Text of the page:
First chickens, then pigs, now Jamie and Hugh
are saving cows by calling for supermarket boycott on dairy
Jamie Oliver and Hugh Fearnley Whittingstall are
calling on shoppers to boycott supermarkets selling milk below the cost of
The cost of production of a
pint of milk is around 30p and perhaps even more this summer because it is
expensive for farmers to keep cows inside sheltered from the rain and cold.
But processors are set to
cut prices to just 25 pence per litre (ppl), which they say is a result of
pressure from the supermarkets.
The celebrity chefs say the
price cut is making dairy farming "unviable”.
"Our whole landscape is
threatened because retailers offer farmers less money for milk than it costs to
produce,” they said.
M&S, Waitrose, Tesco
and Sainsbury’s all offer more than 29p per litre of milk.
However other retailers are
offering much less, forcing the processors to keep down prices to farmers.
The Co-operative and Asda
have recently put up prices, but it is still below the cost of production while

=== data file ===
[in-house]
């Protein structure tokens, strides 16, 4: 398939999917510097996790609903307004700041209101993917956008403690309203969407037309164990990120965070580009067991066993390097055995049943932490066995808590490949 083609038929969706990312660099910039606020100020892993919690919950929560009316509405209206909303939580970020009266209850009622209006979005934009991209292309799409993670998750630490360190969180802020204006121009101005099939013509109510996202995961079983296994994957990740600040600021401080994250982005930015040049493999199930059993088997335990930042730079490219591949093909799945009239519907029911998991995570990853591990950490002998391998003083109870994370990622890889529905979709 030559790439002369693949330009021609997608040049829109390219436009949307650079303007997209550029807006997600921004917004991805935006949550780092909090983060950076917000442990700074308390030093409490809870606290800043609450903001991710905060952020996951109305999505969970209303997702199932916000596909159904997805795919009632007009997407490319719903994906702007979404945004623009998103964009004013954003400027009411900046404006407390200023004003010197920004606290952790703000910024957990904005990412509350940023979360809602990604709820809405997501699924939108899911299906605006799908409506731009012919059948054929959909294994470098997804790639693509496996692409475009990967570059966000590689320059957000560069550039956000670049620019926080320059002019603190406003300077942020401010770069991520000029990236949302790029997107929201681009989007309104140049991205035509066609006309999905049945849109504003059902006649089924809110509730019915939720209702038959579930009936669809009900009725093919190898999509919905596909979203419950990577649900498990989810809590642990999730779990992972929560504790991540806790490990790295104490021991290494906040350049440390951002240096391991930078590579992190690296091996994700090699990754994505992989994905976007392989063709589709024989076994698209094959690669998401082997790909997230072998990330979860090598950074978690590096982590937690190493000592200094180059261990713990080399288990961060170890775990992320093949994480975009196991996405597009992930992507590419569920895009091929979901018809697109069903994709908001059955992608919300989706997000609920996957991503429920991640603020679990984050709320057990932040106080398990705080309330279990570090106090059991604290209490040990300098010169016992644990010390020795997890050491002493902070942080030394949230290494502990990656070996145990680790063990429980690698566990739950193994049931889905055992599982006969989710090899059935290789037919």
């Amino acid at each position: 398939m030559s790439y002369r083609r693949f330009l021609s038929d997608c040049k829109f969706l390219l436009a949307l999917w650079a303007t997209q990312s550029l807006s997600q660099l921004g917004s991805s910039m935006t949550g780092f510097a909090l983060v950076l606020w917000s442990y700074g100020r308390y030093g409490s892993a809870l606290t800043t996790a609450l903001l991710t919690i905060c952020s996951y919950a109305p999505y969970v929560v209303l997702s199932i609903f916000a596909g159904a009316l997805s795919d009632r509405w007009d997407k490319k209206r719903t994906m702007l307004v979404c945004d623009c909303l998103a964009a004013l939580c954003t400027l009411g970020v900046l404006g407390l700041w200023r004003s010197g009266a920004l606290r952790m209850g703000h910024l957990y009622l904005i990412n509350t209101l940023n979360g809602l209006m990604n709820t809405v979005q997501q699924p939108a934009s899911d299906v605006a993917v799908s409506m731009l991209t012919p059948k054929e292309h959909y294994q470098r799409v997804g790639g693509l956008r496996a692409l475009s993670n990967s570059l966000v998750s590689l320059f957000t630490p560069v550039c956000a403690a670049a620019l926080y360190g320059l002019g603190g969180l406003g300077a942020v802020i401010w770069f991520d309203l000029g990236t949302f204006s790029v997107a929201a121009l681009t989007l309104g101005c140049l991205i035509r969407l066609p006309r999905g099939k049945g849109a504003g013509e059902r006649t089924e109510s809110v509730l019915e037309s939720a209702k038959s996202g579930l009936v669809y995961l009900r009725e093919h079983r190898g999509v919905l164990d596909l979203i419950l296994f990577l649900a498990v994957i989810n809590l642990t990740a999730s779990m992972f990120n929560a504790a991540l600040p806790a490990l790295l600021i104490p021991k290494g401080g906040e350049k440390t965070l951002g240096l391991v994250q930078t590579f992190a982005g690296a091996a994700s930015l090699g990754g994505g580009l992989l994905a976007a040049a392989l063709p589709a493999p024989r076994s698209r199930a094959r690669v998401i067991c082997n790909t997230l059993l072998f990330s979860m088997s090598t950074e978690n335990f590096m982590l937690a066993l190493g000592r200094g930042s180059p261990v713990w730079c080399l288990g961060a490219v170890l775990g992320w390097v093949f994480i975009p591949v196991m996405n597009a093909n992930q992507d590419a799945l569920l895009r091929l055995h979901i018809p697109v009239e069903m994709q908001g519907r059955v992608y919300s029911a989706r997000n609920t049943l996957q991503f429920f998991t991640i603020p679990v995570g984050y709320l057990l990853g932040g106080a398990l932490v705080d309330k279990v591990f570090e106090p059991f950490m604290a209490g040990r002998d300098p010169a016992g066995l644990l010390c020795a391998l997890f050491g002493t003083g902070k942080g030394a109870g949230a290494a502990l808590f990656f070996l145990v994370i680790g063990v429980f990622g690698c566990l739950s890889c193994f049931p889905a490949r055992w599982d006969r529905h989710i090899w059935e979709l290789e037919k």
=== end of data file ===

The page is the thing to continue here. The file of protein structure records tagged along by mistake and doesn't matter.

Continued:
cheaper supermarkets have failed to act at all.
In a dual statement, Mr
Oliver and Mr Fearnley-Whittingstall, said retailers should not be selling milk
at such low prices and then expecting farmers to take up the loss.
"It’s time supermarkets
stopped using milk as a loss leader. And if they won’t take that initiative,
then perhaps consumers will consider moving their custom from those who offer
milk at crazy knock-down prices to those who will commit to giving dairy
farmers a fairer deal. We urge everyone who drinks milk (that’s pretty much all
of us, of course) to take action.”
Processors Arla, Muller
Wiseman and Dairy Crest have already cut prices by 2p this June and plan
another cut of around 2p in August, bringing the price down to around 25ppl.
Farmers have threatened to
protest but Mr Oliver and Mr Whittingstall said it was ultimately about
"Milk is a brilliant
food but we have all lost sight of its value. We pay more for bottled water
than we do for milk — yet water bubbles out of the ground, while milk comes
from livestock which need our care. How mad is that? Dairy farmers can’t take
industrial action. Their daily commitment to their herd makes it impossible.
How cynical of retailers to take advantage of this. If the dairy industry
expires, or becomes super-industrialised, it’s not just thousands of family
businesses that will go to the wall. Our whole landscape is threatened. All
over Britain the patchwork of hedgerows and grass fields owes its existence to
the traditional production of milk.”